In the discussion we included the following text:

“Recently Pocock and colleagues reported that miR-1 downregulates the Rab GTPase TBC-7/TBC1D15, thereby promoting autophagic flux in worms and human cells

(Nehammer et al., 2019). In C. elegans they observed that mir-1(+) ameliorates polyQ40

proteotoxicity, seemingly contradicting our results. We found mir-1 deletion to reduce

aggregate numbers in polyQ35, polyQ40 and α-syn models, while effects on motility varied among the three models. The relationship between aggregation and cellular toxicity remains controversial, and the uncoupling of aggregation and toxicity is observed in various disease models. Mammalian studies suggest context-dependent mir-1 effects, where mir-1 either promotes or inhibits autophagy (Ejlerskov, Rubinsztein, and Pocock, 2020; Hua, Zhu, and Wei, 2018; Xu, Cao, Zhang, Zhang, and Yue, 2020). Whether miR-1 is proteoprotective or limits proteoprotection in C. elegans could hinge on many factors. Because microRNAs generally fine tune regulation, and often work in feedback circuits, their impact on physiology can be subtle, and small differences in culture conditions, genetic background, metabolic state, aggregation onset during development or ageing could give rise to divergent outcomes.”

We added the data to Supplemental Table 2.

1) I think the authors' efforts to identify phenotypes caused by mir-1 mutations are rigorous and comprehensive. Nevertheless, I believe it will be even better if they test one or more proteotoxic stress conditions to determine whether miR-1 mutant phenotype is specific to Q35 or general for some other proteotoxic stress conditions. For example, they can combine mir-1 mutation with other established muscle proteotoxicity models such as amyloid β or sod1 transgene in muscles. Alternatively, I wonder whether miR-1 mutations suppress phenotypes caused by hsf-1 RNAi or by ts mutations that Morimoto group used (Gidalevitz et al., 2006, Science), which may act as sensitized conditions for detecting mir-1 mutant phenotypes.

We tested the effect of mir-1(gk276) as suggested on Q40 and α-synuclein and added

the data to the paper (see above).

1b) It is greatly appreciated that the authors bring up the conflicting findings with the Q40 reporter versus their Q35 study. The authors should, at the very least, test the most robust assay in their arsenal with the Q40 strain. It is very possible that 5 extra repeats could be causal so this would be interesting.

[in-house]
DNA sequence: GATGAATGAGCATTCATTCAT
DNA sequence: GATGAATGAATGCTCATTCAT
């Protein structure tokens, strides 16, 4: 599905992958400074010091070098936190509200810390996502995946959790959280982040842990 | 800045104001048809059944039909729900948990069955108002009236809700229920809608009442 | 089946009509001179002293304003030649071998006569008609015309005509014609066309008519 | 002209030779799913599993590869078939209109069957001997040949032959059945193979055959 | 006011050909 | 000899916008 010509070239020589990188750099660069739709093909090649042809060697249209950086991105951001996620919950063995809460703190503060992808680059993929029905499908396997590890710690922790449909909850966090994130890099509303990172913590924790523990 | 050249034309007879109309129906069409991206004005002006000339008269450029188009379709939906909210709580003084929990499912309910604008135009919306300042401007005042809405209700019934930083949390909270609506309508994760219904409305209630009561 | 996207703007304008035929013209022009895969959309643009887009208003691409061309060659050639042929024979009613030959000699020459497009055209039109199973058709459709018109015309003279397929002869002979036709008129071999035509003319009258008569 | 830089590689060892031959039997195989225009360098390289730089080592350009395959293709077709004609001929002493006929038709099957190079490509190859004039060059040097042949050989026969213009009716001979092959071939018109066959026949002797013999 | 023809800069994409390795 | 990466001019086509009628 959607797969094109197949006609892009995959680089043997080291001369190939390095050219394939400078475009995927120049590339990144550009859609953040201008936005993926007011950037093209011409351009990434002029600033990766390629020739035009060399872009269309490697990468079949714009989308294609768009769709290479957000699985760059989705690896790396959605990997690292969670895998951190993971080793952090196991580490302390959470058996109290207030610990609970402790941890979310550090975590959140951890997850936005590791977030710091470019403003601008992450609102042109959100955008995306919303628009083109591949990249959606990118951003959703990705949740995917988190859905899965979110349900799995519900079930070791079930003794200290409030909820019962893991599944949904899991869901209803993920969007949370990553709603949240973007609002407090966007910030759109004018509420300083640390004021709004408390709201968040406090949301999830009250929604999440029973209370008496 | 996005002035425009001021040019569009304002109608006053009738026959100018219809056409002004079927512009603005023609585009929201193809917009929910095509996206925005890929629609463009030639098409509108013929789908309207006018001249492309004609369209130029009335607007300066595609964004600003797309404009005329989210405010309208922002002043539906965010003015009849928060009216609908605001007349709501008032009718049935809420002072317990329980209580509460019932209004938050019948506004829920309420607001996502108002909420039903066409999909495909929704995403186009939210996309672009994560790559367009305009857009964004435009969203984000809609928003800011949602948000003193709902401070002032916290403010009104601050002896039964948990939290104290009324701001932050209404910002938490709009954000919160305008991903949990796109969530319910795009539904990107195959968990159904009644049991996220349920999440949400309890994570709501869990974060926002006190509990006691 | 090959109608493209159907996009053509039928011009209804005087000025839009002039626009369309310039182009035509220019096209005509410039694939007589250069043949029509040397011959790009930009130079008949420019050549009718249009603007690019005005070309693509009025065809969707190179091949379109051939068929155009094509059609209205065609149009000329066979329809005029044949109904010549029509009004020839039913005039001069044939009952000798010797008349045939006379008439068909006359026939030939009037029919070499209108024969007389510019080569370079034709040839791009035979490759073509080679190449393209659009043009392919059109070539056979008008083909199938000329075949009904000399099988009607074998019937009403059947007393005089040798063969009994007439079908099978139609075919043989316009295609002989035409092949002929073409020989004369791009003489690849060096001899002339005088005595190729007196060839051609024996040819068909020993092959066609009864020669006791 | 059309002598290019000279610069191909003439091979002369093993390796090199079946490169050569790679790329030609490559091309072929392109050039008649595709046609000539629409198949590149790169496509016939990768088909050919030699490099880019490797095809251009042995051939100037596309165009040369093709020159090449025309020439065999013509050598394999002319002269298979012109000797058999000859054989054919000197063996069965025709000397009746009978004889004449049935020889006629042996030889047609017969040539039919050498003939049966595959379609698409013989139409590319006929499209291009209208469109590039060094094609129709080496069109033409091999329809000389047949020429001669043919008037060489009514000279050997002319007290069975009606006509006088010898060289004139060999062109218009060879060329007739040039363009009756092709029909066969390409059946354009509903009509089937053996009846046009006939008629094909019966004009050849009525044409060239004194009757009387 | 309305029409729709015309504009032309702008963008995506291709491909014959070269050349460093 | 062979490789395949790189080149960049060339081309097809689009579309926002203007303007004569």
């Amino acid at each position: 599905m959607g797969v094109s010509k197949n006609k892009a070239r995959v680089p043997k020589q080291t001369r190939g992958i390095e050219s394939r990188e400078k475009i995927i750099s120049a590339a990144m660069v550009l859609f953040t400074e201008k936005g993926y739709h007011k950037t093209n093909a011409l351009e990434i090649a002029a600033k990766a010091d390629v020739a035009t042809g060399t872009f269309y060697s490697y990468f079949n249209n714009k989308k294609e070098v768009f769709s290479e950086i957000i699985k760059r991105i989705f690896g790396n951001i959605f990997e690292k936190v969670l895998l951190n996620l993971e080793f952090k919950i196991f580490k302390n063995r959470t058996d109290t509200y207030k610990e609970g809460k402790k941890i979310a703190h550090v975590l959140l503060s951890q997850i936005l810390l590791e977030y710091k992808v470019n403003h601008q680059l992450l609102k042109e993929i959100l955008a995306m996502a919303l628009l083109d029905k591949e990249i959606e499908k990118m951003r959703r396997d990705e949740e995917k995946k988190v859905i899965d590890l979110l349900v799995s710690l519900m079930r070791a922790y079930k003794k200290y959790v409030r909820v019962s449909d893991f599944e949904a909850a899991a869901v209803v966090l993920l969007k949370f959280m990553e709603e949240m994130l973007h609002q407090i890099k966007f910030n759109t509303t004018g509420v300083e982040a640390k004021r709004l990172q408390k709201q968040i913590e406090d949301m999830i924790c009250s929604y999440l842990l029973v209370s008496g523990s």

We tested the effect of mir-1(gk276) on Q40 and added the data (see above).

2) The data in the current Figure 4 are very interesting but are not as strong as the current Figure 3. Therefore, the current structure of the paper makes readers feel the paper is rather incomplete. I suggest that the authors consider changing the order of figure 3 and 4 (describing HLH-30 first, and then ATPases and VHA-13), and finishing this paper with stronger data in Figure 3.

Thank you for this suggestion. We rearranged the text to mention the HLH -30 results

before VHA-13. We now say:

“We further investigated whether miR-1 regulates these gene products at the

protein level. We endogenously tagged vha-5, vha-10, vha-13, vha-19 (N-terminus) as

well as hlh-30 (C-terminus) by CRISPR/Cas9 using 3xFlag-mNeonGreen-tag. Tagging

vha-19 and vha-10 caused lethality and were not pursued further. Tagged vha-5 showed

significant upregulation in the pharynx in mir-1(gk276) mutants compared to WT, but not in vulva muscle (Supplemental Figure 3A and B, Supplemental Table 7). However, vha-5 RNAi knockdown had no significant difference in motility compared to controls

(Figure 2E-G, Supplemental Table S2). Further, we saw no obvious regulation of endogenously tagged hlh-30 protein levels in the pharynx in late L4 or day 4 adults (Supplemental Figure 4A and B, Supplemental Table 7), though we did see increased nuclear localization in the hypodermis in day 4 mir-1(gk276) adults (Figure 4A and 4B).

N-terminally tagged vha-13(syb586), however, was viable, showed expression that

was regulated, and harboured two potential mir-1 binding sites in the 3’UTR (Figure 3F,

Supplemental Figure 3C).”